You know your camera inside and out, you have at least a basic idea of how to compose a decent photo, so what else is missing?
The right light. Dramatic weather. Both at the same time! These are the things that can add greatly to the quality and impact of your photos.
This means being on the seacoast for sunrise at least 30-45 minutes prior to actual sunrise. So sleep becomes a casualty in your pursuit of great photos. No more showing up at 9 a.m. to that scene you’ve seen in so many photos and wondering why your photos don’t even come close.
It means long early morning hikes in the dark so you can be on that mountain top for sunrise or equally long and dark hikes down after sunset. Better get a good headlamp. Make that two, just in case.
It also means freezing your butt off and often coming away with nothing because the forecast was way wrong. It means getting rained on because you gambled, and lost, on the sun coming up before the approaching storm clouds reached the horizon to block it out. You will get blown by high winds. You will suffer.
And when you make that amazing dramatic photograph, you’ll forget all of that. You’ll only remember the light, the drama, the magic.
Somewhere right at this moment Mother Nature is putting on a show, are you missing it?
Capture Autumn In New Hampshire.
Due to last years overwhelming demand I will be leading two Fall Foliage Workshops this year in the beautiful picturesque White Mountains of New Hampshire, home of some of the most spectacular scenery and “leaf peeping” to be found anywhere.
This year the workshops will be held the weekend of September 30th – October 2nd and again the following weekend, October 7th – 9th.
What’s In Store.
During each of these 2+ day workshops we will travel the White Mountains and north country of New Hampshire in search of the best fall color and scenic views. From waterfalls bordered by the reds, yellows, and golds of a New Hampshire autumn, to scenic mountain vistas overlooking remote mountain ponds, you’re sure to come away with many colorful autumn images.
Friday evening there is a short meet and greet and if time allows we’ll get out and get some photos! But not too late as we will have two very full days of photography ahead of us on Saturday and Sunday.
Saturday morning we will start out before sunrise in order to capture the best morning light. After each mornings shoot we will return to the White Mountain Hostel were we will have an image review and post processing session, going over the mornings photos. After the image review session there will be a couple of hour mid day break to relax, recharge, and get a bite to eat. Then we will meet at the prescribed time for the afternoon/evenings shoot.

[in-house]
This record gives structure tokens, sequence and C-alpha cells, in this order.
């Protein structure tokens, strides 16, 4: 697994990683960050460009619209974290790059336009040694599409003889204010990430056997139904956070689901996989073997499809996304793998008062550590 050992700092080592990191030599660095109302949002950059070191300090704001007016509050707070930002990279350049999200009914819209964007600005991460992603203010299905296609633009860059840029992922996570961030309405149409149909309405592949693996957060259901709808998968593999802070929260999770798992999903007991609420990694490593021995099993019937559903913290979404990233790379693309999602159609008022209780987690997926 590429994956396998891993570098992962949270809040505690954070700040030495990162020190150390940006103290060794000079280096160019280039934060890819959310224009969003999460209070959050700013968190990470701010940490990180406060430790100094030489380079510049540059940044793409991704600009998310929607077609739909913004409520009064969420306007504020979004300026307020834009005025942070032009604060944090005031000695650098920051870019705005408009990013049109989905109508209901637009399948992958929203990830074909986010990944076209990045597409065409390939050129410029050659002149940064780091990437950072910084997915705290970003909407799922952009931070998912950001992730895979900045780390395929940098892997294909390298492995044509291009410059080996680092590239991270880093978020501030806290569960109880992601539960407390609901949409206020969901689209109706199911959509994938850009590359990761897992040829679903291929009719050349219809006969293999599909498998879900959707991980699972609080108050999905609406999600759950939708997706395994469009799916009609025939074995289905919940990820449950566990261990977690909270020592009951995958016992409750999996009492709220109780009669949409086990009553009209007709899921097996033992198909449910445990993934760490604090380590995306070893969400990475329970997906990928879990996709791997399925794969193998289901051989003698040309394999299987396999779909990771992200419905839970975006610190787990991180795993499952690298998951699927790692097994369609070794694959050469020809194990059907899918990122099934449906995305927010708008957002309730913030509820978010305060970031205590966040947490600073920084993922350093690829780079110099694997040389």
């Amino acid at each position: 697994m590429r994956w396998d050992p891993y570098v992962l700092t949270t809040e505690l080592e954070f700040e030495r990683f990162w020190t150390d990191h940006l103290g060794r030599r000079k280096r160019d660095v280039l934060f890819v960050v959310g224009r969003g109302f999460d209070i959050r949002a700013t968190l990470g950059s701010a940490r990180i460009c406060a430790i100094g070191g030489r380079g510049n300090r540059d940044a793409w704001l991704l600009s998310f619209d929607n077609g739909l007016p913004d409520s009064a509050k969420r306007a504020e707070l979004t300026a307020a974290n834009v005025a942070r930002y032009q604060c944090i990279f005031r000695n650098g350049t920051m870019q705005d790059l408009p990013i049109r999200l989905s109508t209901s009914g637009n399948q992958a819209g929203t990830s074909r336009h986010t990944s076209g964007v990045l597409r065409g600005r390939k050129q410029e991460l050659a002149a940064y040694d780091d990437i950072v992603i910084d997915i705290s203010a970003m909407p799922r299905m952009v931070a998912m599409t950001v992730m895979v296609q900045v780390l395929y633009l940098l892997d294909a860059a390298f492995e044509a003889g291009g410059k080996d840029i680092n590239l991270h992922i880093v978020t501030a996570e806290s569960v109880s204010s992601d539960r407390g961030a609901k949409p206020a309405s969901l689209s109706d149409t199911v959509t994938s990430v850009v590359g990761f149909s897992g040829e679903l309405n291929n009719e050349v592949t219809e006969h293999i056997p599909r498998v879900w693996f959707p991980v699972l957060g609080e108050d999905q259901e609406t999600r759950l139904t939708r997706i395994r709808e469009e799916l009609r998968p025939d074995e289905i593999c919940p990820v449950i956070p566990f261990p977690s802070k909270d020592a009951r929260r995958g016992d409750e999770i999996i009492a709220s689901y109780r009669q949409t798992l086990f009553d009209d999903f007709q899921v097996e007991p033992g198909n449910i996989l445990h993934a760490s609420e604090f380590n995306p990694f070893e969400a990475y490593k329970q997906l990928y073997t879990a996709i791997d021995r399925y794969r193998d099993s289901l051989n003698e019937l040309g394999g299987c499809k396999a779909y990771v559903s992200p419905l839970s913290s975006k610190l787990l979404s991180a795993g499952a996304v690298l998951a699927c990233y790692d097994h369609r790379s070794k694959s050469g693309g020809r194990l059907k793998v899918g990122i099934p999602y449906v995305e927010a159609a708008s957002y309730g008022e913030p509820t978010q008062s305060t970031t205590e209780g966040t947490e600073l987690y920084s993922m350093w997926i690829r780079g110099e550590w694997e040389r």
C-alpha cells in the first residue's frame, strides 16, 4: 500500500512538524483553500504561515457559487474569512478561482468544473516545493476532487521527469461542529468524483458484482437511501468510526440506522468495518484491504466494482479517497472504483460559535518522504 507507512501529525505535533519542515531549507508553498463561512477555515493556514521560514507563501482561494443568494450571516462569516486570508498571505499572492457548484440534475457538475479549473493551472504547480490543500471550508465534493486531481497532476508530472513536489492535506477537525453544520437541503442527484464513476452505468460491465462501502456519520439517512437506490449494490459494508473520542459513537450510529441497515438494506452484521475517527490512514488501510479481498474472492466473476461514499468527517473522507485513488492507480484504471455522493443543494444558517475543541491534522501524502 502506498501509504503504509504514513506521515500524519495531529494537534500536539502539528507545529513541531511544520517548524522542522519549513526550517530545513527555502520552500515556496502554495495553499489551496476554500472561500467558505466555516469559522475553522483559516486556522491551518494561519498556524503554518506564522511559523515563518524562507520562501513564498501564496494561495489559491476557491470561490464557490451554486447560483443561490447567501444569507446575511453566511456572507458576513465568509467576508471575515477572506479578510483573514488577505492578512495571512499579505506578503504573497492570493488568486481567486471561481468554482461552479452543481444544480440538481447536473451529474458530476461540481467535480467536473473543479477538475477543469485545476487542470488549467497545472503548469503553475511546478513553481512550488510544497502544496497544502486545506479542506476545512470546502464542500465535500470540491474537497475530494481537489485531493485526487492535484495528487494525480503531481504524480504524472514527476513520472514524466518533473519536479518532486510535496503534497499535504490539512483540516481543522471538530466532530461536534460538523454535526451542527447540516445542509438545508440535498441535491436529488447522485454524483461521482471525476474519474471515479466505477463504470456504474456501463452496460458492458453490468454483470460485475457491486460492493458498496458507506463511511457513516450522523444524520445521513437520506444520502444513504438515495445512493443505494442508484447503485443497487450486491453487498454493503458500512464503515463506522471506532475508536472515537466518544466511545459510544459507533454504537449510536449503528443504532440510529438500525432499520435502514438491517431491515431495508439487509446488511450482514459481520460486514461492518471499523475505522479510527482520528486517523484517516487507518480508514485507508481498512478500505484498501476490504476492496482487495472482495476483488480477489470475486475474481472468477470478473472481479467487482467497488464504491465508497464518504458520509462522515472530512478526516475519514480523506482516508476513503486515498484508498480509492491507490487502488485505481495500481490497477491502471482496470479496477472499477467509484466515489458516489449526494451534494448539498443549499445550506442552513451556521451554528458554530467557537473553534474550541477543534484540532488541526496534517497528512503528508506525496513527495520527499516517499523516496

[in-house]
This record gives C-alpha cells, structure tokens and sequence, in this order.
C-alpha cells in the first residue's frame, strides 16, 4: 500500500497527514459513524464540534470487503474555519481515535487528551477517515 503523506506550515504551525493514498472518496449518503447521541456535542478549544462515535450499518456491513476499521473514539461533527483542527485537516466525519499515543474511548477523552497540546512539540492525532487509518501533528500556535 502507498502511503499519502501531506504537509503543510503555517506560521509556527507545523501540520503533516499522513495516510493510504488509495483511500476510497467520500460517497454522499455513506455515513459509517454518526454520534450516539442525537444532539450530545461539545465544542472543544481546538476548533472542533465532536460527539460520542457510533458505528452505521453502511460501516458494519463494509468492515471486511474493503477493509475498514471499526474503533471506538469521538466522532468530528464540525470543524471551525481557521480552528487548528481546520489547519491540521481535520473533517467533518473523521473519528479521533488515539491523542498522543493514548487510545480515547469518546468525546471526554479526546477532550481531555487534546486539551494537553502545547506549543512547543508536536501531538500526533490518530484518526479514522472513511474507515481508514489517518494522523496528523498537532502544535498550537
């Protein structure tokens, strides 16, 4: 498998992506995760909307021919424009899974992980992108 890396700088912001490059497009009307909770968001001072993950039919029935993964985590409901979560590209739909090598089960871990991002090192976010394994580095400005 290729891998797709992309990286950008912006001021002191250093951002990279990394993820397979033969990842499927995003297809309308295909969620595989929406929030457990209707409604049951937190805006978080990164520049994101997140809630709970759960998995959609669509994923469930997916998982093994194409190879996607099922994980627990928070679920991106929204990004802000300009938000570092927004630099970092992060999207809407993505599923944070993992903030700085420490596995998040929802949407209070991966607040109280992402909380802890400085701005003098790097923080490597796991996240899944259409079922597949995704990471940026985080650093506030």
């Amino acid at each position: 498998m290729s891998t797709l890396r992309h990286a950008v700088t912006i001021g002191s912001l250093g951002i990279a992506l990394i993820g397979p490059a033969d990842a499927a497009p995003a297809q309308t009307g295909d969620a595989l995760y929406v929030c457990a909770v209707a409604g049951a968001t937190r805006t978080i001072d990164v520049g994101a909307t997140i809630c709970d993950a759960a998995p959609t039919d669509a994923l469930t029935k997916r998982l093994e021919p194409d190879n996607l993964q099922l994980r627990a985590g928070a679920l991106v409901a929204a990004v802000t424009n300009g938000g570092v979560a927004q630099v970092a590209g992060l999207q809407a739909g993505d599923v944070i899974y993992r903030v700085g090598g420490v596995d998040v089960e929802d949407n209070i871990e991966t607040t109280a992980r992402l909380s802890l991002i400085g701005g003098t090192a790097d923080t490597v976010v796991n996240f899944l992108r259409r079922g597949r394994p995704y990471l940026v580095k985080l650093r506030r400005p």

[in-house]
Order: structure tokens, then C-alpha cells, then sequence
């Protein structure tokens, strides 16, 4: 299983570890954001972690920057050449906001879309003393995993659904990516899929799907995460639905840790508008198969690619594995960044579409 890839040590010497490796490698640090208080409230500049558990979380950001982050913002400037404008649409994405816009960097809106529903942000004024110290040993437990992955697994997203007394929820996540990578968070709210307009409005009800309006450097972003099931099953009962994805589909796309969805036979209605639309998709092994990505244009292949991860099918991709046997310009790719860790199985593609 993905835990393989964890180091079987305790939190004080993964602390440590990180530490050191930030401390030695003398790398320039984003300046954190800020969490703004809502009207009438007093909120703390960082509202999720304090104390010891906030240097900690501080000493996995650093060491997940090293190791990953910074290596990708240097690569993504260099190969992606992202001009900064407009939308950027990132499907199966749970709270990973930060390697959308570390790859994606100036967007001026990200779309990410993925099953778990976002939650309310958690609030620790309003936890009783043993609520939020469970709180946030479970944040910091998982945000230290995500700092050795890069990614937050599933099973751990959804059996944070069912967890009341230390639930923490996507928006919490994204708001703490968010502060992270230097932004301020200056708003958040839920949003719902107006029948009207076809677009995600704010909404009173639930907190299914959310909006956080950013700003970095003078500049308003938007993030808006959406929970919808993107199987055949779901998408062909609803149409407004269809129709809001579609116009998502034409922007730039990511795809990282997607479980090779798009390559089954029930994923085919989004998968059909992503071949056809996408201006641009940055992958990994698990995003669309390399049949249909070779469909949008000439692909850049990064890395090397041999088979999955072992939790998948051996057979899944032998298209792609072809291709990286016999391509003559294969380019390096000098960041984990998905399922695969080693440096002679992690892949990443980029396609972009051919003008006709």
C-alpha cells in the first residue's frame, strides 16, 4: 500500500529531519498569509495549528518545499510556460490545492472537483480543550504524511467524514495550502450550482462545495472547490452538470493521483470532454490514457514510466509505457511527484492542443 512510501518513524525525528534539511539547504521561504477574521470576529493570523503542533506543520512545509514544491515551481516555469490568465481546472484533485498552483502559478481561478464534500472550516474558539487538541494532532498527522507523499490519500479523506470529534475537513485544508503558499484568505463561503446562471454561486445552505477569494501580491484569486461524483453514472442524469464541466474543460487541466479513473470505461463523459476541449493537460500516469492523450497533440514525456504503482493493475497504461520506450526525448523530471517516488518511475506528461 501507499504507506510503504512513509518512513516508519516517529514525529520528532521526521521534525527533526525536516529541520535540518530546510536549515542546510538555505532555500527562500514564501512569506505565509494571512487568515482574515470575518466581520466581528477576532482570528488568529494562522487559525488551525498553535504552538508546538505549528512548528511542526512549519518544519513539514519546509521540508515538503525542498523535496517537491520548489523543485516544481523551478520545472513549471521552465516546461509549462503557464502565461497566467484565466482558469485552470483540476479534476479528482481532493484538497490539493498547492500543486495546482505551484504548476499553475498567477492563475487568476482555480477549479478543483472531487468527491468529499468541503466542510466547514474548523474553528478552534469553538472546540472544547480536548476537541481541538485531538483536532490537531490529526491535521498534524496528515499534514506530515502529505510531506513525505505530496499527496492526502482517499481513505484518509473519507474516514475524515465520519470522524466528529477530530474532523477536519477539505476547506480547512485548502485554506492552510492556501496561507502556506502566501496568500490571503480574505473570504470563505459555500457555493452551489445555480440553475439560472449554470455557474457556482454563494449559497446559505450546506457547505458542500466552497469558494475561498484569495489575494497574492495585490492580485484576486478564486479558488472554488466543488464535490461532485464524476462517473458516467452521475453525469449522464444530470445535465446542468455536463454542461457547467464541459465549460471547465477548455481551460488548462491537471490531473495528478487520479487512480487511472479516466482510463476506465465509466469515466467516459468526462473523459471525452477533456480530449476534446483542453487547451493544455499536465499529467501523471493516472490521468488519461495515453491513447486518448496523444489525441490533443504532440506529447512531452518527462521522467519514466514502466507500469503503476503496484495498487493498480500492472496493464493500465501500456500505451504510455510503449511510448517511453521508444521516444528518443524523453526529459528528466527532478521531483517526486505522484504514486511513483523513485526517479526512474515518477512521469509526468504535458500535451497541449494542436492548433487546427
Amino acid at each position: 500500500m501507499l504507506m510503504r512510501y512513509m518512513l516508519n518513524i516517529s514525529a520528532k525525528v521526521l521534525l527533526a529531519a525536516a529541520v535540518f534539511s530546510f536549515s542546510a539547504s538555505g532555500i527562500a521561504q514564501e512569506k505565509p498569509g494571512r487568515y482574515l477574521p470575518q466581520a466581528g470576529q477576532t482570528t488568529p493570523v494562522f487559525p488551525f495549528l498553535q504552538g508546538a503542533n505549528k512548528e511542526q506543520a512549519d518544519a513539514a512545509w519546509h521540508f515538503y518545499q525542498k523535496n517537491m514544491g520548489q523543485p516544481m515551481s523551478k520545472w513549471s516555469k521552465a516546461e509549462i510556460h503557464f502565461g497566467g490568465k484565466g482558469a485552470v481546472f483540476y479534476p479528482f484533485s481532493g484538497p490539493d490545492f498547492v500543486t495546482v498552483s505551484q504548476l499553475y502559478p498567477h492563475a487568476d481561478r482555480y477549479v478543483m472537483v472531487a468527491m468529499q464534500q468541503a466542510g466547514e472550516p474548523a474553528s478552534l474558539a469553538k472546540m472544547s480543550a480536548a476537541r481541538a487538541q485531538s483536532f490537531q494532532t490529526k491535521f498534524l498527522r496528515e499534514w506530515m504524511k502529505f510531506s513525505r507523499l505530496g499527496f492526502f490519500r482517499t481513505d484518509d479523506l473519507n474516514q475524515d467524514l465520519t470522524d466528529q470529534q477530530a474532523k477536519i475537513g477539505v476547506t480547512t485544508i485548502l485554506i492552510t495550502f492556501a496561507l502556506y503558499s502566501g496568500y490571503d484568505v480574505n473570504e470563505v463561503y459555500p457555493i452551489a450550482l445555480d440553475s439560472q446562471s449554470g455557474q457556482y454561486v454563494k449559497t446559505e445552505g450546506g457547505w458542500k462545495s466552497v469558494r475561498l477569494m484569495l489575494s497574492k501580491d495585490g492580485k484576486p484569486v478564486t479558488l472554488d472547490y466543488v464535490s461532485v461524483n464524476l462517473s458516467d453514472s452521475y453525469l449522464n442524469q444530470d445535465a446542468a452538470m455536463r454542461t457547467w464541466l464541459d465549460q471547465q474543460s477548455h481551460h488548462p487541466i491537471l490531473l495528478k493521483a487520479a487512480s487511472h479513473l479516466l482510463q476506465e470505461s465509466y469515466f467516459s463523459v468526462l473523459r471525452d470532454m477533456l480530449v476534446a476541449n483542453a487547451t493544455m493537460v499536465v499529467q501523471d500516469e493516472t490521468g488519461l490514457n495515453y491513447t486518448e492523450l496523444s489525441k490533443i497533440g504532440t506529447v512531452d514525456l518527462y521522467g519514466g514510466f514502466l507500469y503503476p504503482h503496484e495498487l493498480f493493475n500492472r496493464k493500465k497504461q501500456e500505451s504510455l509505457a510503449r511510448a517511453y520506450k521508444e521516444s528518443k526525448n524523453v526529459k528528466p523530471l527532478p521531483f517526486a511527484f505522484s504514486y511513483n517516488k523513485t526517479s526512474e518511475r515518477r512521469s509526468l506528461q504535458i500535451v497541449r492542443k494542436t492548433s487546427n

After a good nights rest, we will do it all over again on Sunday.
Transportation throughout the White Mountain area for the duration of the workshop, where I will take you to some of the most popular, with good reason, White Mountain locations, as well as many off the beaten path “secret” places.
Tips, tricks, and techniques for capturing beautiful fall foliage images. Workshops are kept small with no more than 3 participants so I’m able to provide the best and most personal instruction possible.
Daily post-processing/image review session.
Transportation to the North Conway, NH area.
Meals and lodging. For lodging I highly recommend the White Mountain Hostel in Conway for its clean rooms(several of them private), friendly staff, and extremely budget friendly rates. For those not interested in the “Hostel experience,” there are numerous lodging options in the North Conway area. I do recommend booking your lodging early as rooms fill up quickly, especially during the second workshop weekend which falls on the Columbus Day holiday weekend.
The cost for these 2+ day workshops is $725.
For more information, cancellation policy, or to reserve your spot use the Contact Page.